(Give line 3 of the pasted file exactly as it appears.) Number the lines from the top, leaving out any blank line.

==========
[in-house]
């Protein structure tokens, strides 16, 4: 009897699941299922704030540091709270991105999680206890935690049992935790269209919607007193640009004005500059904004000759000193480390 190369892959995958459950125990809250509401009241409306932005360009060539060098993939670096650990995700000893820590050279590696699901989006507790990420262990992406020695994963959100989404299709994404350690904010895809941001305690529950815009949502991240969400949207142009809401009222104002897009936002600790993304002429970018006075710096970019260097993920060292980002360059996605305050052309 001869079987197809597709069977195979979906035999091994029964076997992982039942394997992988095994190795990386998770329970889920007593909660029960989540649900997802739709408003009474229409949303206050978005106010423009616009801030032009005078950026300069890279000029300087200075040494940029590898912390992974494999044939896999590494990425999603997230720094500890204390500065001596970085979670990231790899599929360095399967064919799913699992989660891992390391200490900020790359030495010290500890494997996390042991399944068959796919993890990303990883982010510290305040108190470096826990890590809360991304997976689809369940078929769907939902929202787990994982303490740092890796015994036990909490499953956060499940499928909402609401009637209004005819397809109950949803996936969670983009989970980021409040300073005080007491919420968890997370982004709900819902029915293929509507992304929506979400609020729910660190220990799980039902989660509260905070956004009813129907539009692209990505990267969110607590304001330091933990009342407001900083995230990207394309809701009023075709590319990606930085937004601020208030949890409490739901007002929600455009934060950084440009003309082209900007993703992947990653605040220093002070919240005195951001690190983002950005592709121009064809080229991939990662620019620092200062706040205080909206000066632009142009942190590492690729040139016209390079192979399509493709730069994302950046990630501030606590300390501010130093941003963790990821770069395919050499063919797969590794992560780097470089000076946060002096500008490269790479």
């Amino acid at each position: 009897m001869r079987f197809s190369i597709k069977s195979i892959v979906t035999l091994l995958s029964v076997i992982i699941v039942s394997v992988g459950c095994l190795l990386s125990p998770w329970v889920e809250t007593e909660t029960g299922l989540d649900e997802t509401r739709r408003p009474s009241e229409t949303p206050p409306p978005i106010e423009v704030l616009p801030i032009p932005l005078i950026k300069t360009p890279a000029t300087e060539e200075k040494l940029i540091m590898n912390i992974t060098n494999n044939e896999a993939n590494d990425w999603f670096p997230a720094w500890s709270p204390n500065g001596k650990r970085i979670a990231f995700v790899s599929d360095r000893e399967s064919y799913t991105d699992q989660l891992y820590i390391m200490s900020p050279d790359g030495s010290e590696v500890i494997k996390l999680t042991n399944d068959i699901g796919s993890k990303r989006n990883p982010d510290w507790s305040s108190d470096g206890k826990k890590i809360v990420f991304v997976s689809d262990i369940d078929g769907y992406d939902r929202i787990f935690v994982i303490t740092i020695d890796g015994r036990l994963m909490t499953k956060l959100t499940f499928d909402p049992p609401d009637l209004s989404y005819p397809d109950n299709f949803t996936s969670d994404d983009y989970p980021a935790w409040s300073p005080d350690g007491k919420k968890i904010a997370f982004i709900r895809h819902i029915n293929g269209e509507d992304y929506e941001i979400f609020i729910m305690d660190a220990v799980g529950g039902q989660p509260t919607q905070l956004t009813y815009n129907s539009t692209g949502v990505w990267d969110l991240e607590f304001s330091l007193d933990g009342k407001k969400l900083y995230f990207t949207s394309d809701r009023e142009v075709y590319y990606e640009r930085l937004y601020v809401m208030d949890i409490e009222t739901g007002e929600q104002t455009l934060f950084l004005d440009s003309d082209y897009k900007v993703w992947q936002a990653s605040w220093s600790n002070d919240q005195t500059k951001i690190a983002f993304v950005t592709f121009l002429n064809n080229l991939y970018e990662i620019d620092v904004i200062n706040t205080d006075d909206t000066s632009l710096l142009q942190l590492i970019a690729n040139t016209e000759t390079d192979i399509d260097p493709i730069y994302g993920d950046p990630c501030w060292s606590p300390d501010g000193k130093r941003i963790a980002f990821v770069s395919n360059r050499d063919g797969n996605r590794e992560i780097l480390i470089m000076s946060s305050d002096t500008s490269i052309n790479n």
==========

């Amino acid at each position: 009897m001869r079987f197809s190369i597709k069977s195979i892959v979906t035999l091994l995958s029964v076997i992982i699941v039942s394997v992988g459950c095994l190795l990386s125990p998770w329970v889920e809250t007593e909660t029960g299922l989540d649900e997802t509401r739709r408003p009474s009241e229409t949303p206050p409306p978005i106010e423009v704030l616009p801030i032009p932005l005078i950026k300069t360009p890279a000029t300087e060539e200075k040494l940029i540091m590898n912390i992974t060098n494999n044939e896999a993939n590494d990425w999603f670096p997230a720094w500890s709270p204390n500065g001596k650990r970085i979670a990231f995700v790899s599929d360095r000893e399967s064919y799913t991105d699992q989660l891992y820590i390391m200490s900020p050279d790359g030495s010290e590696v500890i494997k996390l999680t042991n399944d068959i699901g796919s993890k990303r989006n990883p982010d510290w507790s305040s108190d470096g206890k826990k890590i809360v990420f991304v997976s689809d262990i369940d078929g769907y992406d939902r929202i787990f935690v994982i303490t740092i020695d890796g015994r036990l994963m909490t499953k956060l959100t499940f499928d909402p049992p609401d009637l209004s989404y005819p397809d109950n299709f949803t996936s969670d994404d983009y989970p980021a935790w409040s300073p005080d350690g007491k919420k968890i904010a997370f982004i709900r895809h819902i029915n293929g269209e509507d992304y929506e941001i979400f609020i729910m305690d660190a220990v799980g529950g039902q989660p509260t919607q905070l956004t009813y815009n129907s539009t692209g949502v990505w990267d969110l991240e607590f304001s330091l007193d933990g009342k407001k969400l900083y995230f990207t949207s394309d809701r009023e142009v075709y590319y990606e640009r930085l937004y601020v809401m208030d949890i409490e009222t739901g007002e929600q104002t455009l934060f950084l004005d440009s003309d082209y897009k900007v993703w992947q936002a990653s605040w220093s600790n002070d919240q005195t500059k951001i690190a983002f993304v950005t592709f121009l002429n064809n080229l991939y970018e990662i620019d620092v904004i200062n706040t205080d006075d909206t000066s632009l710096l142009q942190l590492i970019a690729n040139t016209e000759t390079d192979i399509d260097p493709i730069y994302g993920d950046p990630c501030w060292s606590p300390d501010g000193k130093r941003i963790a980002f990821v770069s395919n360059r050499d063919g797969n996605r590794e992560i780097l480390i470089m000076s946060s305050d002096t500008s490269i052309n790479n």